If gold medals count, weightlifting should be Samoa’s national sport

By Mata'afa Keni Lesa 10 April 2018, 12:00AM

Monday was a golden day for Samoa at the 2018 Commonwealth Games. And on these shores and everywhere else, who wouldn’t be proud? 

Today Sanele Mao and Feagaiga Stowers are the toast of Samoan elite sports.

Having lifted Samoa to the top of the world, the weightlifters can justifiably be proud of what they have achieved. For by doing so, they have continued Samoa’s proud legacy not just in the Commonwealth Games but also in the sport of weightlifting.

It would be remiss of us not to mention the other talented lifters who make up this great weightlifting team. They include our two silver medalists Don Opeloge and Lui Lauititi. Both had chances at gold medals but narrowly missed out.  Whereas Opeloge missed his final two clean and jerk attempts, Lauititi sustained an injury and had to be assisted from the competition platform. 

We wish him the best in his recovery.

Samoa’s fifth competitor, Nevo Vaipava Ioane, took a gamble in an attempt to snatch the gold but he was unsuccessful and very unlucky not to make the podium. 

But then that’s the reality of sport, you win some and you lose some. For Ioane, he can only get better from the experience having had to take on the hard lessons of the Gold Coast.

But that is okay. 

Today in Samoa, it is fair to say the incredible performance by this weightlifting team has once more lifted the spirits of this nation to new heights, as they have often done. Any Samoan would’ve been proud to note that of many nations in the Commonwealth, Samoa was ranked 10th in the competition yesterday thanks to the heroics of these incredible athletes. We are extremely grateful.

It’s true that the Commonwealth is not the Olympics but if we are realistic, the Commonwealth is the one competition where all our sports should really target to earn medals. 

The fact is the Olympics is another level and if we are honest with ourselves, Samoa will always struggle there. But the Commonwealth Games is a competition that is not beyond the reach of our athletes and sporting bodies. 

The weightlifting fraternity has continued to demonstrate that. Of our gold medals at the Commonwealth so far, all have come from weightlifting.

Which is nothing new. Over the years, weightlifting has continued to grow under the leadership of Tuaopepe Jerry Wallwork. 

Having received the mantle from his father, Seiuli Paul Wallwork and other legends of weightlifting in Samoa such Segi Bee Leung Wai, Tuaopepe has taken the sport to another level to now include Samoa’s only Olympic medalist in the form of Ele Opeloge.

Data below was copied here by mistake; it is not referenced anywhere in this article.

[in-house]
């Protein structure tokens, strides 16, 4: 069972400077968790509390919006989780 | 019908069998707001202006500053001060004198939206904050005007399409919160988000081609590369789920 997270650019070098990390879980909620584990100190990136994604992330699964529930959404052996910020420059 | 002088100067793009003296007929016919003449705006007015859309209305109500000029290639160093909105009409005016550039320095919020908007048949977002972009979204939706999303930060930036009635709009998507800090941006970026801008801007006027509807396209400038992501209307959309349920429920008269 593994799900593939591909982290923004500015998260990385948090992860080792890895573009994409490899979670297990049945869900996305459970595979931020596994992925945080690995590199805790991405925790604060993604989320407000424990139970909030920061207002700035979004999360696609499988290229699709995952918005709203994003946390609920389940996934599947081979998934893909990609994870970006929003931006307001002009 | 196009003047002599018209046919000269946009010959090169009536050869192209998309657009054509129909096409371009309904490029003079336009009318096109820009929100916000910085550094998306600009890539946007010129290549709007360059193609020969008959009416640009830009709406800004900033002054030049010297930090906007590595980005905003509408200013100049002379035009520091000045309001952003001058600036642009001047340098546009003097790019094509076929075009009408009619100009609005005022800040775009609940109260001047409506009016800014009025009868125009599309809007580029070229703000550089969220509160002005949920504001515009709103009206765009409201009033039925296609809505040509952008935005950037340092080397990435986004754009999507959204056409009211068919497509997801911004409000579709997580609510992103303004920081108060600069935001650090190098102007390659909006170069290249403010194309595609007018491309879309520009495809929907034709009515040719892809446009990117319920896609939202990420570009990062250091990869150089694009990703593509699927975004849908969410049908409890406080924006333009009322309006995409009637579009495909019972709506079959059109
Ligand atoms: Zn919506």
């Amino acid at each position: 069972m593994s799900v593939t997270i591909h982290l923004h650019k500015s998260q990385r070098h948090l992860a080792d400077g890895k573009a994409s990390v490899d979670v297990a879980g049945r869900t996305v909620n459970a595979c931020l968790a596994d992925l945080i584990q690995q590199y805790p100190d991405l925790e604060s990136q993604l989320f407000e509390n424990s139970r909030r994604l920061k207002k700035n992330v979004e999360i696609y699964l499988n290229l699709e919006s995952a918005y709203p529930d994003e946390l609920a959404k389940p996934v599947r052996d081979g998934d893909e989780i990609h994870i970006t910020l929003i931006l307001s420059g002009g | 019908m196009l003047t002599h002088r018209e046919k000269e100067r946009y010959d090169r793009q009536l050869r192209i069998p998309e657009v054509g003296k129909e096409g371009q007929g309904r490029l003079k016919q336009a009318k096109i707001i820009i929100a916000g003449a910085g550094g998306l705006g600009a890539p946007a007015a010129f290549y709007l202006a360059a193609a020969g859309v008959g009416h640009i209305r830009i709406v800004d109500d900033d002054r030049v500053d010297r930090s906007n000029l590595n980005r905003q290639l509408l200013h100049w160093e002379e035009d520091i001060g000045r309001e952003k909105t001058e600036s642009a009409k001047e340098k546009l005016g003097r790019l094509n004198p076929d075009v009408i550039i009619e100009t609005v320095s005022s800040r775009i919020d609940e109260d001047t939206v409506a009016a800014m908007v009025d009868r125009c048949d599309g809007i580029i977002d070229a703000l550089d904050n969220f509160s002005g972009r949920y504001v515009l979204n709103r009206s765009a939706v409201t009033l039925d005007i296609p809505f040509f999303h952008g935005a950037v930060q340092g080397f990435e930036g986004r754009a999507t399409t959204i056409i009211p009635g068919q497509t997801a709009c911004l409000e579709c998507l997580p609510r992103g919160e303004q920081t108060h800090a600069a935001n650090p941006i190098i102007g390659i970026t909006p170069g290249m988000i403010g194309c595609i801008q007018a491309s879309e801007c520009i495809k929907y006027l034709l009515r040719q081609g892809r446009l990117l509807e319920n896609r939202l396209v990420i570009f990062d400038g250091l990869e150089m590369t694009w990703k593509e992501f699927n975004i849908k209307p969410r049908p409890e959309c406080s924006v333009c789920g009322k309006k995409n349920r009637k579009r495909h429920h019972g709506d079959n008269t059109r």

In days like these, we like to honour heroes. There is no doubt that our gold medalists in Mao and Stowers are heroes. They deserve the utmost respect and all the rewards they will get.

But if anybody deserves to be recognised once again for his hard work in sports, it has got to be Tuaopepe. We’ve known for a long time now about his passion, commitment and dedication to the sport. 

With limited funding available, he funds most things out of his own pocket. The truth is that many of these weightlifters come from poor families in Samoa. It means the pressure is always on Tuaopepe to clothe, feed and provide transport for his athletes on a daily basis. Some of us have come to recognise the brown Ford truck that transports our weightlifters morning, afternoon and night, six days a week. That is not a small sacrifice. 

Know this folks, for every medal the weightlifters bring from whatever competition, it costs something. For Tuaopepe, that includes his family, business and his quality of life.

But all these things are often ignored and most of us don’t really think about it.

Still Tuaopepe persevered.

Now the story of our newest golden girl, Feagaiga Stowers, on the front page of the newspaper you are reading is a testament of the hard work of Tuaopepe and his team. A few years ago, nobody would have cared about Stowers. She had ended up with the S.V.S.G. and many people would have just turned their backs and walked away.

Not Tuaopepe. He saw potential, he nurtured that potential and who would’ve thought that Stowers would today be an absolute hero in the eyes of this country? Tuaopepe obviously did.

But that’s the story of weightlifting. It is the same story with the Opeloge family, who continue to breed more and more top weightlifters. Had Tuaopepe not cared, many of them would have given up and walked away. Thankfully he didn’t.

Today, this country owes Tuaopepe a huge thank you.

His team’s achievement in the Commonwealth has come as a breath of fresh air amidst the disappointing run of results lately. Indeed, it has been a long pause between drinks in terms of sporting successes.

But thanks to the Samoa Weightlifting fraternity, we can once again fly our flag high with pride and a great sense of nationalism. The best part is that a lot of these weightlifters are young and they have a long way to go.

So here’s another reminder to the government and the people who pull the purse strings in this country: When are we going to stop playing silly politics and start putting some real money behind weightlifting? 

When we talk about results and performances, there is absolutely no doubt that our national sport should be weightlifting. 

Congratulations to all our medal winners so far and here is wishing all the other athletes in Team Samoa the best for the remainder of the Commonwealth Games, God bless!

By Mata'afa Keni Lesa 10 April 2018, 12:00AM

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